Zebra Tales
2018-19
Grace '21

Four Days, Forty Miles

I recently found myself crouching at the foot of a foreboding trail, lacing up my hiking boots and trying to avoid looking at the steep incline of rock stooping above my head. My mom and I had decided to challenge ourselves by partially circumnavigating a trail around the Pemigewasset Wilderness, a stretch of the land in the White Mountain National Forest of New Hampshire with little human development. Over the course of four days, if all went as planned, we were to stand on the top of sixteen summits while putting forty miles under our belts. If one thing was for sure, it was going to be a wild adventure—hopefully one that included clear skies, new faces, and the quiet beauty of the woods.
Our first day on the trail began quite late, as that morning I had finished my last class of driver’s education for the summer. My mom and I quickly scrambled up two peaks before realizing that we didn’t have much time to travel quite a few miles; if you had happened to be walking the same stretch of trail as us that day, you would have witnessed two flustered hikers walking at a very uncomfortable pace trying desperately to make it to their destination before dinner. Luckily, our endpoint was a hut nestled deep in the mountains that was part of a chain of shelters run by the Appalachian Mountain Club. We enjoyed a delicious dinner prepared by the hut “croo” and immediately went to bed to prepare ourselves for the long hike ahead.

Going into our second day, we were nervous about trekking thirteen miles in possible downpours; however, we were happily surprised when we summited a series of five very remote peaks to be greeted by blue skies. We were exposed along a ridge and could see an infinite number of mountains jutting up from completely undeveloped land. It was refreshing to be surrounded by remote wilderness and only a few random hikers. Our next day was very similar, although we crossed paths with many more people. We were walking along a stretch of the Appalachian Trail, a 2,000-mile route that leads from Georgia to Maine. Hundreds of people make the astonishing crossing every year, and we happened to be in the Whites at the same time most of the “through” hikers were completing the New Hampshire section of the trail. It was incredible to hear snippets of their stories and how far they had come (although it put the length of our hike to shame). Our day was culminated by yet another rare blue-bird view and a delicious dinner shared with new friends made along the trail.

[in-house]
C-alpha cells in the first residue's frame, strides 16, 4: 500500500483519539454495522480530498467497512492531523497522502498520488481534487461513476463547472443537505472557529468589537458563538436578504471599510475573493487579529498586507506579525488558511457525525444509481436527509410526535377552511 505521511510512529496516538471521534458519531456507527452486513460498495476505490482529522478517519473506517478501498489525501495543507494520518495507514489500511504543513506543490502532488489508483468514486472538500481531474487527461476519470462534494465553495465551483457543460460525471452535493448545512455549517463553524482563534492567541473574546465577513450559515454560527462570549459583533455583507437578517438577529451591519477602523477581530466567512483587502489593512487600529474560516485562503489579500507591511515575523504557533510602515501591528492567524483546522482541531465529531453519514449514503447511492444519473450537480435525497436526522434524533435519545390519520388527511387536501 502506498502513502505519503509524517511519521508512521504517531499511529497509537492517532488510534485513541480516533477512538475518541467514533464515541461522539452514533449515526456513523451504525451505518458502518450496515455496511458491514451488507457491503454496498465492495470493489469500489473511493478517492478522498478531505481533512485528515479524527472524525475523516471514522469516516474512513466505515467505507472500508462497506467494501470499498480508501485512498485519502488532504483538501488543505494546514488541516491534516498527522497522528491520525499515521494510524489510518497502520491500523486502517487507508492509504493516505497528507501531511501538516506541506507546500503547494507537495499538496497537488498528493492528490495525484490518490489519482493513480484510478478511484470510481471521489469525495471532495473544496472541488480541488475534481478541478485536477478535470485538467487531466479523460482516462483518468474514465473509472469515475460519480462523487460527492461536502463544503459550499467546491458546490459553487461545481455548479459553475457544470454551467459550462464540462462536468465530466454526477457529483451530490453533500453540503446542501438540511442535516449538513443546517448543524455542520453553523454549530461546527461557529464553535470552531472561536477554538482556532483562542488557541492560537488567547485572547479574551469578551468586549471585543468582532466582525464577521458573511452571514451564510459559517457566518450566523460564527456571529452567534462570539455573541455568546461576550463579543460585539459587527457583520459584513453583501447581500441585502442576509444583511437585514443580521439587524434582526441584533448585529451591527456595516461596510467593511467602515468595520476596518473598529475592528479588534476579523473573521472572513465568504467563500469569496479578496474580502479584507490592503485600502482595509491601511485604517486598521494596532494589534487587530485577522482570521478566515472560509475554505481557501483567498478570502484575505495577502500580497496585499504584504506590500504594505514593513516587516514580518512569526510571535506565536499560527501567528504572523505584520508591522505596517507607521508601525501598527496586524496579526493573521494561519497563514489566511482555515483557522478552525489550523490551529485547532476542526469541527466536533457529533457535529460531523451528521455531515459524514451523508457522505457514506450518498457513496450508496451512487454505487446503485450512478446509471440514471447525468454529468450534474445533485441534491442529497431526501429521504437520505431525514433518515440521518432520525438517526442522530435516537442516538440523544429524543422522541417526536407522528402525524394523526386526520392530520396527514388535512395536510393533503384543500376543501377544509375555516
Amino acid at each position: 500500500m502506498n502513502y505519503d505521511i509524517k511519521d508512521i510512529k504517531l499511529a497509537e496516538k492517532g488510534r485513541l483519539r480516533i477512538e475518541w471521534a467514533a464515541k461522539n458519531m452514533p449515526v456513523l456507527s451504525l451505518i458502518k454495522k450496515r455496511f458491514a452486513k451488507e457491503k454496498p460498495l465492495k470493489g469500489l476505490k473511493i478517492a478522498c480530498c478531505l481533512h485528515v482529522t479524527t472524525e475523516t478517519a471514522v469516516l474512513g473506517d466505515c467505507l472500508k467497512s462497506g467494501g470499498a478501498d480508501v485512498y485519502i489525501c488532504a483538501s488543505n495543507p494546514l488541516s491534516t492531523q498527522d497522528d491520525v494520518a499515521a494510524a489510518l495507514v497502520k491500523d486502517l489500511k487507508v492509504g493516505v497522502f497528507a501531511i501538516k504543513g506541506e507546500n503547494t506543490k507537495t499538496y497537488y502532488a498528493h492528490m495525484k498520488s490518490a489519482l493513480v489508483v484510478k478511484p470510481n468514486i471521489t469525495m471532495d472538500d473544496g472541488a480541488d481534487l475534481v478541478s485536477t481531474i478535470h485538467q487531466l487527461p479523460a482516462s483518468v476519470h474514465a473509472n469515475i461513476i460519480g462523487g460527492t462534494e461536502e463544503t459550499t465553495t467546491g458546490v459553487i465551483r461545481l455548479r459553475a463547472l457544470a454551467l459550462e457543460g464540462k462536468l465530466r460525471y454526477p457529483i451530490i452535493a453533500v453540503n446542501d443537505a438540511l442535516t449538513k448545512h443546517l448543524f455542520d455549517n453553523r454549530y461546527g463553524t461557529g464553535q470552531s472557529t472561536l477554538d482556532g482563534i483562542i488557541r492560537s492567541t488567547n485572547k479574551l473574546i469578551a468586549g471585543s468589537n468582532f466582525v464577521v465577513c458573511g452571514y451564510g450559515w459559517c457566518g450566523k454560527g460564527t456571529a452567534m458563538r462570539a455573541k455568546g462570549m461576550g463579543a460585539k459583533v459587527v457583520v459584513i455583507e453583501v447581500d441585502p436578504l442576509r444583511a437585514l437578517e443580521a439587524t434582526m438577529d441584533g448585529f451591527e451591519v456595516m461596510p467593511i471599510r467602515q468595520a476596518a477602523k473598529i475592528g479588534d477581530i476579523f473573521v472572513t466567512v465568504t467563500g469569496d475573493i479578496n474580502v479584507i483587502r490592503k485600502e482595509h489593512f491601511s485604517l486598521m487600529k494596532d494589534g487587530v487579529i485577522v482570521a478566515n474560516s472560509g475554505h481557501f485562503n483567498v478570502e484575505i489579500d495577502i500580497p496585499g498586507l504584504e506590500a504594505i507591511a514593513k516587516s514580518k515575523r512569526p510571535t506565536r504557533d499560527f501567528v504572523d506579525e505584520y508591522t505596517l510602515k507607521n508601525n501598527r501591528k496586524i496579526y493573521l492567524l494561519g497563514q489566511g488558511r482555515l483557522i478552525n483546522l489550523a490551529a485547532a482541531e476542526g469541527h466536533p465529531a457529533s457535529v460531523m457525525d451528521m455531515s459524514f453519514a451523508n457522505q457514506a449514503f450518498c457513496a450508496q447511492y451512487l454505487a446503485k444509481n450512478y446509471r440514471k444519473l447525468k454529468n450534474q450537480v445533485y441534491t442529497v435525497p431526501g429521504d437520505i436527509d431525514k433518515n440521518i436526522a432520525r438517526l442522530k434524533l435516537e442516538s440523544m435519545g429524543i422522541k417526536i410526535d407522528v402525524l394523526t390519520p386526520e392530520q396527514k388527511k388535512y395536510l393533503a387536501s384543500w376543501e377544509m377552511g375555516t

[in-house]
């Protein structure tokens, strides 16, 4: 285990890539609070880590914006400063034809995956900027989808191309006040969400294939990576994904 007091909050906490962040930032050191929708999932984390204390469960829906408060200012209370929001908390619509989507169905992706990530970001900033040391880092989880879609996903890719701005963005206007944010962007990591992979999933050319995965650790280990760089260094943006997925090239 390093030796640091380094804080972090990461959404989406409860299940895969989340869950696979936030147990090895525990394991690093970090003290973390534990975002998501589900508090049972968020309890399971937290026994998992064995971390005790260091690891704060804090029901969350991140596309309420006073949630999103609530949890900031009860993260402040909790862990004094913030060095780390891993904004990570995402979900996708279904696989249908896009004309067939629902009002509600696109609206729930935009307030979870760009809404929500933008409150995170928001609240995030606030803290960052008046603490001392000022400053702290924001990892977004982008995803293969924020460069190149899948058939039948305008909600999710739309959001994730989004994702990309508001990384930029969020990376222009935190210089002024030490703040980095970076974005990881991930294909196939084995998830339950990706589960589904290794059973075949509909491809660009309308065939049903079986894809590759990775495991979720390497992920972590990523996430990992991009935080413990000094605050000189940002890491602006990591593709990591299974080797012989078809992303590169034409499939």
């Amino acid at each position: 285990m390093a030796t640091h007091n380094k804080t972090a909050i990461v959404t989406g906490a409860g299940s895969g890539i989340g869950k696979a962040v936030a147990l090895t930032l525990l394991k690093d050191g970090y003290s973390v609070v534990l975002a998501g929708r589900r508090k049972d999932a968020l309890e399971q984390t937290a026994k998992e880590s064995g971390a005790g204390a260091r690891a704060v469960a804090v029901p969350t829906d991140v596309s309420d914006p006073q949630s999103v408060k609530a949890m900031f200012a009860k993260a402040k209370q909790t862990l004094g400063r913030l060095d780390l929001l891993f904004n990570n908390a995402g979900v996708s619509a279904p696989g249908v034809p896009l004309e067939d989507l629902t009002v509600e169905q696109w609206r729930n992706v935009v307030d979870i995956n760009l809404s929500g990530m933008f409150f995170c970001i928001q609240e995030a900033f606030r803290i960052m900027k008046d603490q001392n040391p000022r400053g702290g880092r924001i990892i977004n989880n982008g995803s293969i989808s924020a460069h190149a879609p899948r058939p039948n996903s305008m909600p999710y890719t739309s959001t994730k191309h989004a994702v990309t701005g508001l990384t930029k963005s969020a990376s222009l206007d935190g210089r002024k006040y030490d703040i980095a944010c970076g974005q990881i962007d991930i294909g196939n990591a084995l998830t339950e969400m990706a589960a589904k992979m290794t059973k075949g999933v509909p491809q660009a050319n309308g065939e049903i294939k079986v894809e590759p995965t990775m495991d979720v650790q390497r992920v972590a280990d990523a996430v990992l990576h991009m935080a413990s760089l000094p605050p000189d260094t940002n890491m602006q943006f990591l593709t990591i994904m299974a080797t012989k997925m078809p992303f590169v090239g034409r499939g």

Our final day was a completely different scenario. After climbing two summits that morning, we had to cross along a section of trail known as Franconia Ridge that was accessible right off the highway; unfortunately, that meant thousands of tourists swarmed the trail every weekend. My mom and I were luckily able to cross the ridge before the summit became crowded; we had a spectacular hike with the morning light pervading through the wisps of clouds above us, showering the mountains in golden rays. We were alone for our final two ascents of the trip later in the afternoon, which was special considering that hours earlier we were running from the crowds. We celebrated on top of Mt. Flume, our sixteenth peak of the weekend, and proceeded to quickly stumble down the mountain to meet my dad on time at the base of the trail.

After completing forty miles, my mom and I could call our trip a success. We had a blast and became friends with various people from the trail (one of whom goes to our rival school, St. Mark’s). We even managed to complete our trip without a single drop of rain falling upon our backs, a remarkable achievement considering the weather of the past few weeks. Although the views from the summits were spectacular, it’s difficult to express how much value the charismatic personalities we encountered added to the hiking experience. I’m excited to return to the trails in the future to meet a new collection of adventurous, outgoing people who I can share the views with.
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